Postgraduate medical training in the United States has evolved from a broad program of education to a highly specialized type of training. Approximately 80% to 85% of the more than 12,000 annual American medical school graduates currently take additional training to become medical specialists. This trend toward specialization has occurred largely as a result of the rapid progress and proliferation of medical knowledge and technology, and because physicians desire to keep up with the times.
Postgraduate surgical training in most university-based training programs in the United States is given by surgical specialists; consequently, the residents trained usually become surgical specialists in community hospitals.1 A recent panel discussion by committee directors of the Survey of Surgical Services in the United States (SOSSUS) indicates that many large communities are already adequately staffed with surgical specialists in many fields and that few communities with populations of greater than 200,000 require significant numbers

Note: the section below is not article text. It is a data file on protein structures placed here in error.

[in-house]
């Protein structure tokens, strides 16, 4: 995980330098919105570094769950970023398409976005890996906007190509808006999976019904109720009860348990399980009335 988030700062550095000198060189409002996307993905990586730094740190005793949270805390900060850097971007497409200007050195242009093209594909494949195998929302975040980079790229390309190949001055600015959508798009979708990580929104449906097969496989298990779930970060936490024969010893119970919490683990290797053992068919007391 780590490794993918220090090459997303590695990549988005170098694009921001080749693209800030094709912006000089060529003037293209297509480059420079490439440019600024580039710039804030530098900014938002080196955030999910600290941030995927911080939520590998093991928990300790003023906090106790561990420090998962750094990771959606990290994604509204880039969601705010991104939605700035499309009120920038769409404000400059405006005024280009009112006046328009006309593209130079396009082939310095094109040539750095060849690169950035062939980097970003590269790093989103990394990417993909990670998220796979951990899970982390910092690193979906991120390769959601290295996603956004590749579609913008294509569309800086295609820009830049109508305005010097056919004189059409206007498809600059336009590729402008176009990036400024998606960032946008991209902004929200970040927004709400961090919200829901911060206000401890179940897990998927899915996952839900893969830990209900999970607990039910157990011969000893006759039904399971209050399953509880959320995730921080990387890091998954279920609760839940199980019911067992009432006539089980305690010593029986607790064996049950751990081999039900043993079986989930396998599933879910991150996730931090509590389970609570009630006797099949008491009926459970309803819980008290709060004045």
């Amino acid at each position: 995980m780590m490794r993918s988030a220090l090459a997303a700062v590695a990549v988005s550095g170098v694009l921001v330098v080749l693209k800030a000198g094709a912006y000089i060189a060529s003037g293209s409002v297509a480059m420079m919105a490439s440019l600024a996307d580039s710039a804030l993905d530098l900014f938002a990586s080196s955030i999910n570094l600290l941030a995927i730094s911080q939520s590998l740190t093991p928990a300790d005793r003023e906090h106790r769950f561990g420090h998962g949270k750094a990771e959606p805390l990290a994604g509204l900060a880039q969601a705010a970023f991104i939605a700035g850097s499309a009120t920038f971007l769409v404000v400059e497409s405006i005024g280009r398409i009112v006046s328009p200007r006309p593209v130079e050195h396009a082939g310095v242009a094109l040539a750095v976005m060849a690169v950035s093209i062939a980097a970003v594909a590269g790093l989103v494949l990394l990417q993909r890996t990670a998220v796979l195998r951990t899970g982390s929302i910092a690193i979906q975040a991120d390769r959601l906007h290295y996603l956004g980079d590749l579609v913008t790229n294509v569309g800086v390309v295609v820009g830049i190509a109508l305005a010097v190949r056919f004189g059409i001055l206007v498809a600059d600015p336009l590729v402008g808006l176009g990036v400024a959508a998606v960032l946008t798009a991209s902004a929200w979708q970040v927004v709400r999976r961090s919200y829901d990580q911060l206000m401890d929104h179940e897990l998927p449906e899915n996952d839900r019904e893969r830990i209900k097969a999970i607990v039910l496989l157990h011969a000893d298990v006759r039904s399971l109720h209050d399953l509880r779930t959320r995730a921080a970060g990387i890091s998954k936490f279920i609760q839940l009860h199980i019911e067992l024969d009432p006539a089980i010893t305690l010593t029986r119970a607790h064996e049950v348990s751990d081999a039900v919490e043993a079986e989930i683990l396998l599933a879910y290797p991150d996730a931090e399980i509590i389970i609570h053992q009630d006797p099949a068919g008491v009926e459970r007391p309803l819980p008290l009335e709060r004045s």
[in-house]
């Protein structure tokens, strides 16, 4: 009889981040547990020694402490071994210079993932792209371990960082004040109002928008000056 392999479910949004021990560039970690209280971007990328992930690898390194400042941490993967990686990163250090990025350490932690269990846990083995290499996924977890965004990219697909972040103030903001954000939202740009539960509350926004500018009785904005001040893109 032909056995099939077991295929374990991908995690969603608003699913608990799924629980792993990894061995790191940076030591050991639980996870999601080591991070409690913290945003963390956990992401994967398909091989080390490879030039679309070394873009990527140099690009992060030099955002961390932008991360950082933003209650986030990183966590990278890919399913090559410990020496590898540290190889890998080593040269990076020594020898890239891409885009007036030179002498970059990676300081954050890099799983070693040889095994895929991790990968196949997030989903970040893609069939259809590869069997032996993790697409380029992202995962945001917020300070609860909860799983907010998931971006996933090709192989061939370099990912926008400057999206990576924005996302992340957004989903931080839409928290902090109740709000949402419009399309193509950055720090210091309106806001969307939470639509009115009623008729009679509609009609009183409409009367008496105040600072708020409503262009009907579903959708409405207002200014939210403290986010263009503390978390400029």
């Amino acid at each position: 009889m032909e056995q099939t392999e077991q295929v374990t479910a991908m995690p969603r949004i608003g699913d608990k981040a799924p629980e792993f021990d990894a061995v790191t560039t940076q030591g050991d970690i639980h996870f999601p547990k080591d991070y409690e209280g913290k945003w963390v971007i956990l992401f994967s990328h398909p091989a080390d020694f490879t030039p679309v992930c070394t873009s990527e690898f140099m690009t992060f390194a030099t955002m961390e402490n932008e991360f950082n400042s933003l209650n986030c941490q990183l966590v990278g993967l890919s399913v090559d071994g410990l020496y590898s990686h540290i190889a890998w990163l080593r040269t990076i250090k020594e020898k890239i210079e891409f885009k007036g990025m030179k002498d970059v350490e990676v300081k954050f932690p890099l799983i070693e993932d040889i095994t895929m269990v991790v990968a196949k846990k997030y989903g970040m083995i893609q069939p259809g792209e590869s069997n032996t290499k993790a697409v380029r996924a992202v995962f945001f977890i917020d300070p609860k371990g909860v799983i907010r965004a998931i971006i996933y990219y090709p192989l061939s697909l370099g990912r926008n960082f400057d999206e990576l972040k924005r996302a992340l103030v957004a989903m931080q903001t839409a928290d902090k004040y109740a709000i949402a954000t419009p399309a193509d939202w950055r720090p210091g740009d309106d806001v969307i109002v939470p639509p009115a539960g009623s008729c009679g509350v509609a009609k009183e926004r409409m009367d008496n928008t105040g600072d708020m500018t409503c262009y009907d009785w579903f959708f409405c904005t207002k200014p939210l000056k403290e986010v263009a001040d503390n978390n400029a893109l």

FONKALSRUD EW. Reappraisal of Surgical Training Program Goals. Arch Surg. 1973;107(3):366. doi:10.1001/archsurg.1973.01350210004003
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